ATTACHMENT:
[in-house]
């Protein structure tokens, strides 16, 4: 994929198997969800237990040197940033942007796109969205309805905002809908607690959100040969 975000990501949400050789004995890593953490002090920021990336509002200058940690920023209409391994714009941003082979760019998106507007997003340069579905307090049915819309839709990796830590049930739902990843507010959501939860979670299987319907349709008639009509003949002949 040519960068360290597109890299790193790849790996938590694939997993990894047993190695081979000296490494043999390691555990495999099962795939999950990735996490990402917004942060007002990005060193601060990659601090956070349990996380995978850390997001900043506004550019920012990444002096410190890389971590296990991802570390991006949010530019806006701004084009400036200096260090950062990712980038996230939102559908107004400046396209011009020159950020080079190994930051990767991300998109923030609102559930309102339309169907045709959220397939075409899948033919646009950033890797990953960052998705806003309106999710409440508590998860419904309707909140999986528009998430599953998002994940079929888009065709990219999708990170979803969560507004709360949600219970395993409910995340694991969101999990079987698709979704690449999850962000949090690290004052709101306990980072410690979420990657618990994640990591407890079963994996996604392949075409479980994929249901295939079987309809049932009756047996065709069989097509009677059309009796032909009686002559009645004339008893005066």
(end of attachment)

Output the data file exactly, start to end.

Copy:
[in-house]
């Protein structure tokens, strides 16, 4: 994929198997969800237990040197940033942007796109969205309805905002809908607690959100040969 975000990501949400050789004995890593953490002090920021990336509002200058940690920023209409391994714009941003082979760019998106507007997003340069579905307090049915819309839709990796830590049930739902990843507010959501939860979670299987319907349709008639009509003949002949 040519960068360290597109890299790193790849790996938590694939997993990894047993190695081979000296490494043999390691555990495999099962795939999950990735996490990402917004942060007002990005060193601060990659601090956070349990996380995978850390997001900043506004550019920012990444002096410190890389971590296990991802570390991006949010530019806006701004084009400036200096260090950062990712980038996230939102559908107004400046396209011009020159950020080079190994930051990767991300998109923030609102559930309102339309169907045709959220397939075409899948033919646009950033890797990953960052998705806003309106999710409440508590998860419904309707909140999986528009998430599953998002994940079929888009065709990219999708990170979803969560507004709360949600219970395993409910995340694991969101999990079987698709979704690449999850962000949090690290004052709101306990980072410690979420990657618990994640990591407890079963994996996604392949075409479980994929249901295939079987309809049932009756047996065709069989097509009677059309009796032909009686002559009645004339008893005066």